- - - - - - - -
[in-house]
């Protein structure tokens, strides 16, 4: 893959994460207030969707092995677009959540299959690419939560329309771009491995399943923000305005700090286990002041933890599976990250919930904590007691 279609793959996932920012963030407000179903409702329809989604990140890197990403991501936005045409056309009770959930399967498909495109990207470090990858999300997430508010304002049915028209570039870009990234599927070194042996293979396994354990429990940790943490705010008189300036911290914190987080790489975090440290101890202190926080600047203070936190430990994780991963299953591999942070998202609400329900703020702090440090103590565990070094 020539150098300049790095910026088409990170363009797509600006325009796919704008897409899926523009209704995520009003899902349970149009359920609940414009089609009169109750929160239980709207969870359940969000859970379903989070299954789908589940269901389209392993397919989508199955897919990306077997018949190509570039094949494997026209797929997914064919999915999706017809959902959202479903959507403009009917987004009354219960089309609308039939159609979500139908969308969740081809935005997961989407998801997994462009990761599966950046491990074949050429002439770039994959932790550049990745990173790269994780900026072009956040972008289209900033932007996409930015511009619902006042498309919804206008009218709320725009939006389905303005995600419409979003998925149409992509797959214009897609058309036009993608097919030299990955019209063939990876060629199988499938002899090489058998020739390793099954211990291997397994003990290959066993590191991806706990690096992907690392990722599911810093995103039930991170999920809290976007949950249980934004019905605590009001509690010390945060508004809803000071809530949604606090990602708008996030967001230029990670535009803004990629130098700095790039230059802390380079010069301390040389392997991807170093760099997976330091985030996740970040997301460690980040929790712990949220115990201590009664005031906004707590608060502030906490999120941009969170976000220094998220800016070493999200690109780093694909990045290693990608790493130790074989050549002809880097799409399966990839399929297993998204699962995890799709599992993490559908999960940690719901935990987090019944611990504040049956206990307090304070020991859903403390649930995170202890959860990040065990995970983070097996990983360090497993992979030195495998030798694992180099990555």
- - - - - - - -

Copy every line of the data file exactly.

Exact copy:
[in-house]
């Protein structure tokens, strides 16, 4: 893959994460207030969707092995677009959540299959690419939560329309771009491995399943923000305005700090286990002041933890599976990250919930904590007691 279609793959996932920012963030407000179903409702329809989604990140890197990403991501936005045409056309009770959930399967498909495109990207470090990858999300997430508010304002049915028209570039870009990234599927070194042996293979396994354990429990940790943490705010008189300036911290914190987080790489975090440290101890202190926080600047203070936190430990994780991963299953591999942070998202609400329900703020702090440090103590565990070094 020539150098300049790095910026088409990170363009797509600006325009796919704008897409899926523009209704995520009003899902349970149009359920609940414009089609009169109750929160239980709207969870359940969000859970379903989070299954789908589940269901389209392993397919989508199955897919990306077997018949190509570039094949494997026209797929997914064919999915999706017809959902959202479903959507403009009917987004009354219960089309609308039939159609979500139908969308969740081809935005997961989407998801997994462009990761599966950046491990074949050429002439770039994959932790550049990745990173790269994780900026072009956040972008289209900033932007996409930015511009619902006042498309919804206008009218709320725009939006389905303005995600419409979003998925149409992509797959214009897609058309036009993608097919030299990955019209063939990876060629199988499938002899090489058998020739390793099954211990291997397994003990290959066993590191991806706990690096992907690392990722599911810093995103039930991170999920809290976007949950249980934004019905605590009001509690010390945060508004809803000071809530949604606090990602708008996030967001230029990670535009803004990629130098700095790039230059802390380079010069301390040389392997991807170093760099997976330091985030996740970040997301460690980040929790712990949220115990201590009664005031906004707590608060502030906490999120941009969170976000220094998220800016070493999200690109780093694909990045290693990608790493130790074989050549002809880097799409399966990839399929297993998204699962995890799709599992993490559908999960940690719901935990987090019944611990504040049956206990307090304070020991859903403390649930995170202890959860990040065990995970983070097996990983360090497993992979030195495998030798694992180099990555």